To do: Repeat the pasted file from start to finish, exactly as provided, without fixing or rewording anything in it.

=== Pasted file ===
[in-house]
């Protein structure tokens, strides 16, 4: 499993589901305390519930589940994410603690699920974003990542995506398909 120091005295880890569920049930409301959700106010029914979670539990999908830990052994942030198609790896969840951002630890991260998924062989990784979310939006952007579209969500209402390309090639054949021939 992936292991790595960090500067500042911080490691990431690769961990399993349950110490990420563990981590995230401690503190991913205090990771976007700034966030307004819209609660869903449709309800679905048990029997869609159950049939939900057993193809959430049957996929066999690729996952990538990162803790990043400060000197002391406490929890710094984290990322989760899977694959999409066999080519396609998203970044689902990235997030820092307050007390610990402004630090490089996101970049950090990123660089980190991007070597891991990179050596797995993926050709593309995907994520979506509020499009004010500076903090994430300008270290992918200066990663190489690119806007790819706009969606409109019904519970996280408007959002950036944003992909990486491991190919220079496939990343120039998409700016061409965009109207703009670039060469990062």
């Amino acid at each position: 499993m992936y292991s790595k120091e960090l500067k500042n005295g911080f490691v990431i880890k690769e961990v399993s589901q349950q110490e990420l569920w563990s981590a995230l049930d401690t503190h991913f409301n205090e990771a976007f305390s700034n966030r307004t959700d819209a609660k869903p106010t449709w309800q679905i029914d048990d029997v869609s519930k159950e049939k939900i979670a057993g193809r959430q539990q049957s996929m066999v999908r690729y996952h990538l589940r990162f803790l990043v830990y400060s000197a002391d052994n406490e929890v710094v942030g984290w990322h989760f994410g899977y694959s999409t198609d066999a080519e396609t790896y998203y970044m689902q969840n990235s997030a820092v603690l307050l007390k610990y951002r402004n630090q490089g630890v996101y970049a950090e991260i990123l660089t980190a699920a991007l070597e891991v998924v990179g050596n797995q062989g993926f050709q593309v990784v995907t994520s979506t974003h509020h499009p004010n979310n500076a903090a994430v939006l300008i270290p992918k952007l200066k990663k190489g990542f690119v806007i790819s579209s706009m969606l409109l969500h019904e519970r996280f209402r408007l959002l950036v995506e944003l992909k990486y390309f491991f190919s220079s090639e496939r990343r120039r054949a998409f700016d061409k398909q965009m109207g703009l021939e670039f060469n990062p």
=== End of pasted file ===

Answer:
[in-house]
């Protein structure tokens, strides 16, 4: 499993589901305390519930589940994410603690699920974003990542995506398909 120091005295880890569920049930409301959700106010029914979670539990999908830990052994942030198609790896969840951002630890991260998924062989990784979310939006952007579209969500209402390309090639054949021939 992936292991790595960090500067500042911080490691990431690769961990399993349950110490990420563990981590995230401690503190991913205090990771976007700034966030307004819209609660869903449709309800679905048990029997869609159950049939939900057993193809959430049957996929066999690729996952990538990162803790990043400060000197002391406490929890710094984290990322989760899977694959999409066999080519396609998203970044689902990235997030820092307050007390610990402004630090490089996101970049950090990123660089980190991007070597891991990179050596797995993926050709593309995907994520979506509020499009004010500076903090994430300008270290992918200066990663190489690119806007790819706009969606409109019904519970996280408007959002950036944003992909990486491991190919220079496939990343120039998409700016061409965009109207703009670039060469990062």
């Amino acid at each position: 499993m992936y292991s790595k120091e960090l500067k500042n005295g911080f490691v990431i880890k690769e961990v399993s589901q349950q110490e990420l569920w563990s981590a995230l049930d401690t503190h991913f409301n205090e990771a976007f305390s700034n966030r307004t959700d819209a609660k869903p106010t449709w309800q679905i029914d048990d029997v869609s519930k159950e049939k939900i979670a057993g193809r959430q539990q049957s996929m066999v999908r690729y996952h990538l589940r990162f803790l990043v830990y400060s000197a002391d052994n406490e929890v710094v942030g984290w990322h989760f994410g899977y694959s999409t198609d066999a080519e396609t790896y998203y970044m689902q969840n990235s997030a820092v603690l307050l007390k610990y951002r402004n630090q490089g630890v996101y970049a950090e991260i990123l660089t980190a699920a991007l070597e891991v998924v990179g050596n797995q062989g993926f050709q593309v990784v995907t994520s979506t974003h509020h499009p004010n979310n500076a903090a994430v939006l300008i270290p992918k952007l200066k990663k190489g990542f690119v806007i790819s579209s706009m969606l409109l969500h019904e519970r996280f209402r408007l959002l950036v995506e944003l992909k990486y390309f491991f190919s220079s090639e496939r990343r120039r054949a998409f700016d061409k398909q965009m109207g703009l021939e670039f060469n990062p």